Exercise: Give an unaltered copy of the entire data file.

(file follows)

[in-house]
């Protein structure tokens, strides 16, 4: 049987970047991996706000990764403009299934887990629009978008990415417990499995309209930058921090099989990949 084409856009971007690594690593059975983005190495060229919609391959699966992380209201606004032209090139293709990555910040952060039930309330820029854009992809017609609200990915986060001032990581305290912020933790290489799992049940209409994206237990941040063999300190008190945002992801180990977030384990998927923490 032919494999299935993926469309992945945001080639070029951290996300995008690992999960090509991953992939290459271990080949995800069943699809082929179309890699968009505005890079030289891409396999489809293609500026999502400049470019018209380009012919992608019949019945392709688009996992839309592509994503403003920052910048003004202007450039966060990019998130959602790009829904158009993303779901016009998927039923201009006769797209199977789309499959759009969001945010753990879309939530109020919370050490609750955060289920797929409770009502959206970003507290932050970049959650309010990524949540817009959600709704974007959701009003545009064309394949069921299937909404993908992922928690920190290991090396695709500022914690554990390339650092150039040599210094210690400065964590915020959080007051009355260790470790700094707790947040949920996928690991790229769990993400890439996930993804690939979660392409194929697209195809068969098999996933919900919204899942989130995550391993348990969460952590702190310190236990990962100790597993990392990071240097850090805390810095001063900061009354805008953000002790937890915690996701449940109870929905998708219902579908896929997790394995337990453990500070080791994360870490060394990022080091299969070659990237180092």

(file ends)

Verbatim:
[in-house]
């Protein structure tokens, strides 16, 4: 049987970047991996706000990764403009299934887990629009978008990415417990499995309209930058921090099989990949 084409856009971007690594690593059975983005190495060229919609391959699966992380209201606004032209090139293709990555910040952060039930309330820029854009992809017609609200990915986060001032990581305290912020933790290489799992049940209409994206237990941040063999300190008190945002992801180990977030384990998927923490 032919494999299935993926469309992945945001080639070029951290996300995008690992999960090509991953992939290459271990080949995800069943699809082929179309890699968009505005890079030289891409396999489809293609500026999502400049470019018209380009012919992608019949019945392709688009996992839309592509994503403003920052910048003004202007450039966060990019998130959602790009829904158009993303779901016009998927039923201009006769797209199977789309499959759009969001945010753990879309939530109020919370050490609750955060289920797929409770009502959206970003507290932050970049959650309010990524949540817009959600709704974007959701009003545009064309394949069921299937909404993908992922928690920190290991090396695709500022914690554990390339650092150039040599210094210690400065964590915020959080007051009355260790470790700094707790947040949920996928690991790229769990993400890439996930993804690939979660392409194929697209195809068969098999996933919900919204899942989130995550391993348990969460952590702190310190236990990962100790597993990392990071240097850090805390810095001063900061009354805008953000002790937890915690996701449940109870929905998708219902579908896929997790394995337990453990500070080791994360870490060394990022080091299969070659990237180092």